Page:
Seth writes “Mars: Eau What A Find!”

by Keith Rozendal on August 11, 2011

YouTube Preview Image Possible water flows on Mars, a video from NASA Jet Propulsion Laboratory California Institute of Technology

Seth Shostak took a moment to reflect on the recent Mars Reconnaissance Orbiter finding, in between a calls from the media seeking comment on its importance for SETI research.

Water on Mars? “Tell me something new,” you’re thinking.

Claims for evidence of water on the Red Planet seem to be as routine as Tax Day. So, why all the commotion about a recent NASA announcement that the Mars Reconnaissance Orbiter has found dark streaks that appear on crater walls during the martian summer?

Well, to begin with, the streaks – which are a few yards wide and as long as a football field – suggest the presence of liquid water (probably salty) immediately beneath Mars’ sandy surface. That’s a different story than the polar ice caps that seemed so intriguing to William Herschel more than two centuries ago, or the rock-hard ice found by NASA’s Phoenix Lander a few years back. The streaks could signal the presence of cold melt water – water that could support life.

But does it? Are there martian microbes in that soggy, subsurface dirt? We might find out, and fairly soon. Thanks to the fact that the suspected liquid is at shallow depths, it might be possible to build a robotic lander that could ease itself down onto the streaks, and use a drill to retrieve a soppy sample from below. Analyzing the sample chemically – or maybe just examining it with a simple microscope – might uncover alien pond scum. That would be major discovery, as it would imply that biology is rampant throughout the cosmos.

Sure, the idea of water on Mars is not new, but this wet stuff could be the right stuff.

{ 1 comment… read it below or add one }

avatar Matthew von der Ahe August 12, 2011 at 5:37 pm

Provocative images!

In the video, Dr McEwen says that the dark streaks develop each late spring and summer and then disappear, only to re-form the next spring. That makes me wonder a few things:

1.  Do the streaks disappear each autumn and winter because the slope is re-blanketed in dust? If so, how thick would the dust blanket have to be to make those streaks disappear? I assume that the mineralogy of the dust is pretty well characterized, so could the annual disappearance of the streaks suggest an annual deposition rate of the dust?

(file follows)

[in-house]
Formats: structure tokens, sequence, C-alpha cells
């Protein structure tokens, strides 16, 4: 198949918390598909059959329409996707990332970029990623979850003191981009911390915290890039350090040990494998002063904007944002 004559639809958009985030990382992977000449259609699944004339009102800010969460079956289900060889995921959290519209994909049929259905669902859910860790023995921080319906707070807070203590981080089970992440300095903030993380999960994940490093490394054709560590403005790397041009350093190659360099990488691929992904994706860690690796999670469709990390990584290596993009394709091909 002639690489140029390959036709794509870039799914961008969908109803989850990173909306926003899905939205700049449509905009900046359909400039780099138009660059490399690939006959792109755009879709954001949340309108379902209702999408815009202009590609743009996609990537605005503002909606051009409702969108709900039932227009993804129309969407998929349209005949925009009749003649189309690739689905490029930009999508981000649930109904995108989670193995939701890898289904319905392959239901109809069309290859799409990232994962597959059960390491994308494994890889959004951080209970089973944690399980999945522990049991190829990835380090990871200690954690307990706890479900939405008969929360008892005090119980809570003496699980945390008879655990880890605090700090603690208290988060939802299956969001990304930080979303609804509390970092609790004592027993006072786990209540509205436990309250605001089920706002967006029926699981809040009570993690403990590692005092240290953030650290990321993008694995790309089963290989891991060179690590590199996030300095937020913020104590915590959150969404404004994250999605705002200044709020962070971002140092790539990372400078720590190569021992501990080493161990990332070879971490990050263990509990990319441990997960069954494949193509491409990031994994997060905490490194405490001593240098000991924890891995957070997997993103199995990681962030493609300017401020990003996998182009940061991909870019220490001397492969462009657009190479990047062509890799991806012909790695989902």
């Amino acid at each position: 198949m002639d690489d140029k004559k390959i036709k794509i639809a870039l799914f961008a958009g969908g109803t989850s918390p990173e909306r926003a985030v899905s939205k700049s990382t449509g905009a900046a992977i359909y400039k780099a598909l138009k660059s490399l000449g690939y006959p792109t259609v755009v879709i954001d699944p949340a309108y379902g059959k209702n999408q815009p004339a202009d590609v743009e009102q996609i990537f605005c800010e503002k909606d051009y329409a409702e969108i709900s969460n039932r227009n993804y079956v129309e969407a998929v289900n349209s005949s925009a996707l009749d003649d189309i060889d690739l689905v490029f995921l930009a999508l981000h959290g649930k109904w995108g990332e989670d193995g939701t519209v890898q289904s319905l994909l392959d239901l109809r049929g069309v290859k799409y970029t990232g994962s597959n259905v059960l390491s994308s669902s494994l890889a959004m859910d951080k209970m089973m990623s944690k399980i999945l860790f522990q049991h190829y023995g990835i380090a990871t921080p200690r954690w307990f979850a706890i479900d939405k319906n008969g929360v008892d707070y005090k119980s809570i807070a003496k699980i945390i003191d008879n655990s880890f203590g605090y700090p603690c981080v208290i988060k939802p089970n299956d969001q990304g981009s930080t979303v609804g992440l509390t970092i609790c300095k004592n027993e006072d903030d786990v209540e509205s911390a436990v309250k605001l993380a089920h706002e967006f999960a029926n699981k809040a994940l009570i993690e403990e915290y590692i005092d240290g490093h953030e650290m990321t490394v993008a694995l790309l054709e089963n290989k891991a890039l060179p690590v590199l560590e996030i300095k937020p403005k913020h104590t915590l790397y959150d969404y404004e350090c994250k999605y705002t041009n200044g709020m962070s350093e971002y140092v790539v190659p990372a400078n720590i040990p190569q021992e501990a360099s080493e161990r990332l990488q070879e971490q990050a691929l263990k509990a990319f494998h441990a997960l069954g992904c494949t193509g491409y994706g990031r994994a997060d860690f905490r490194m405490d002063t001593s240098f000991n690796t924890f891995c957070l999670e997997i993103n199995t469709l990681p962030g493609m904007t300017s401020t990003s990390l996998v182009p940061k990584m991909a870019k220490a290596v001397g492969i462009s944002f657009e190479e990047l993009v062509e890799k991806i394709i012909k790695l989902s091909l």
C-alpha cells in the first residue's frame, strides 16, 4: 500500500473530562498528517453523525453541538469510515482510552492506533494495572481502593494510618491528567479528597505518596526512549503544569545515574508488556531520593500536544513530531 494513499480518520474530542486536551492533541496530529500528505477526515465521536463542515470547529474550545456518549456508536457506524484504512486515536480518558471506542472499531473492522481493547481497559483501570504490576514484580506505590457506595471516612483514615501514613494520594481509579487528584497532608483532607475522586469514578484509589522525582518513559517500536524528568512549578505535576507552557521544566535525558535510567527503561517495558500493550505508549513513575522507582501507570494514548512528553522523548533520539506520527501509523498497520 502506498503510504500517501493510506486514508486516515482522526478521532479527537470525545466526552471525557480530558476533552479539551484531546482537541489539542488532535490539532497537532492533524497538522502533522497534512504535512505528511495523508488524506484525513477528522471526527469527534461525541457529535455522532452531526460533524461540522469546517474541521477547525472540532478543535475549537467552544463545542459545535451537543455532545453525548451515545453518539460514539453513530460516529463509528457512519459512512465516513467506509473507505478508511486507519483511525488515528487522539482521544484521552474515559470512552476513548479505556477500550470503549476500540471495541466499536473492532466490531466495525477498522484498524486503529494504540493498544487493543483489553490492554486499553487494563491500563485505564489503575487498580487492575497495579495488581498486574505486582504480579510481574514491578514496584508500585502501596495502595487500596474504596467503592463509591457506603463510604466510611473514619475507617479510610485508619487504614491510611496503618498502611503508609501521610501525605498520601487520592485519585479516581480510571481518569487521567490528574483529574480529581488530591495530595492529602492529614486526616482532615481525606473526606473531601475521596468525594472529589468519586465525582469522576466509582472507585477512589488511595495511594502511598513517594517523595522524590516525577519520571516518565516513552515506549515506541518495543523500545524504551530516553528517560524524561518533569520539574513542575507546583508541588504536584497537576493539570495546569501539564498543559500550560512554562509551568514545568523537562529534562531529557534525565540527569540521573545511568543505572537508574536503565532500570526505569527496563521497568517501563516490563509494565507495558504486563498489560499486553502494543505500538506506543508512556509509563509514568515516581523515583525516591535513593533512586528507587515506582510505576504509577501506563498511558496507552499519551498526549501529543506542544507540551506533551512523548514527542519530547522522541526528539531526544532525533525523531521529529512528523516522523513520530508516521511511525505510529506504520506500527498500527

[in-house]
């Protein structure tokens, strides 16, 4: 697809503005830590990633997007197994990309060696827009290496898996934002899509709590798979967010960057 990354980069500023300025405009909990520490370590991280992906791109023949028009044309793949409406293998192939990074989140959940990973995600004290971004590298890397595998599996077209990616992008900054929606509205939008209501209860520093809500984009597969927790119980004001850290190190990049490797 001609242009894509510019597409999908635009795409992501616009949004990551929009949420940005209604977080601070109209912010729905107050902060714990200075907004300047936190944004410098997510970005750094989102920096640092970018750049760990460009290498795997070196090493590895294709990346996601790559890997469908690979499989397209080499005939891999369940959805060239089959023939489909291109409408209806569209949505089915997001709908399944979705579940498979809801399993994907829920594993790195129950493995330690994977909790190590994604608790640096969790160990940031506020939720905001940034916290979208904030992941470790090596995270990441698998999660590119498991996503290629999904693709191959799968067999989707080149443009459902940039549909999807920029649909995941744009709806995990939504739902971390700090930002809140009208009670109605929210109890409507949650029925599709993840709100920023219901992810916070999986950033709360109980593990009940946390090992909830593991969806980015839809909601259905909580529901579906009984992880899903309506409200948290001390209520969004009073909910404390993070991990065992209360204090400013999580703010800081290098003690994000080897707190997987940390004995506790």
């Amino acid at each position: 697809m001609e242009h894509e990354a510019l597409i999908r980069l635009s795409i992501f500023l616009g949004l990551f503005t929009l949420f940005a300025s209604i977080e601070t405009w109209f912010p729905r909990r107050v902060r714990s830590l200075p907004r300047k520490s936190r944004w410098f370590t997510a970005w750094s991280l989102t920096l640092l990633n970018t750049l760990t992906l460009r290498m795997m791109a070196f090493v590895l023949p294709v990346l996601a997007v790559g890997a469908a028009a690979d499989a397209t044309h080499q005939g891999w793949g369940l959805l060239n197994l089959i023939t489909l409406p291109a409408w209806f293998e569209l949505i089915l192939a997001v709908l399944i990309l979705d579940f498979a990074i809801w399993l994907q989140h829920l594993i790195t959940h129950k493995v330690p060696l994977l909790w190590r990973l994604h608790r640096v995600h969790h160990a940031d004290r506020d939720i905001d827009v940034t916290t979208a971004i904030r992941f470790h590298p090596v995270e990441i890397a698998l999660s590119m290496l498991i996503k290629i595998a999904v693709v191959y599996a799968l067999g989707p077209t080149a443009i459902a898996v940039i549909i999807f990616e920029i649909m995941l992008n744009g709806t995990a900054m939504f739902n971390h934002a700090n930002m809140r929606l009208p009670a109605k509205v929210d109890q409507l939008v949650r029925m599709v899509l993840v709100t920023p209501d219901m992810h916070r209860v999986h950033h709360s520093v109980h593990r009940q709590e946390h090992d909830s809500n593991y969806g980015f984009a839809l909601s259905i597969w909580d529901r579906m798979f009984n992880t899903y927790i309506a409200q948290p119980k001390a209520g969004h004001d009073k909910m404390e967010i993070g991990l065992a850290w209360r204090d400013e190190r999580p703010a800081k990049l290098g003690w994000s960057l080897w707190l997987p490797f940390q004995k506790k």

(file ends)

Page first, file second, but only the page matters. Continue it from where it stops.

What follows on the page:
2.  The rimrock appears to be a much different color than the general colluvium, but nearer in color to the annual streaks. So are the streaks visible in the spring and summer because they are made of FRESH colluvium? Or are the streaks visible because they are made of WET colluvium?
3.  If the streaks are visible because they are made of FRESH colluvium, and if the slope is NOT annually re-surfaced with dust, then that the streaks disappear each year suggests very rapid weathering on those slopes! Remarkably rapid, considering Mars' parched, anoxic atmosphere. Or is their another mechanism possible for their disappearance?
4.  If the streaks are visible because they are made of WET colluvium, and if the slope is NOT annually re-surfaced with dust, then the streaks must disappear because the water sublimes away. So if the water sublimes, would it leave a salty "ring" behind? In very high resolution images, might those annual rings be detectable, kind of like micro-sized, evaporitic, travertine ledges?
5.  Is it likely that the streaks seem to emanate from the dark rimrock because the dark rimrock absorbs heat each spring sol and melts any adjacent ice, and the resultant water then lubricates down-slope movement of colluvium, forming the streaks?
6.  Water is implicated in the formation of the streaks. What is the assumed source of the water? Is the colluvium assumed to be similar to permafrost, with interstitial water?  Or does the water come from fractures in the rimrock? Or is the water dew that condenses  nightly, from the "humid" spring atmosphere, on the cold rimrock ?


Thanks for posting this!

Matthew von der Ahe

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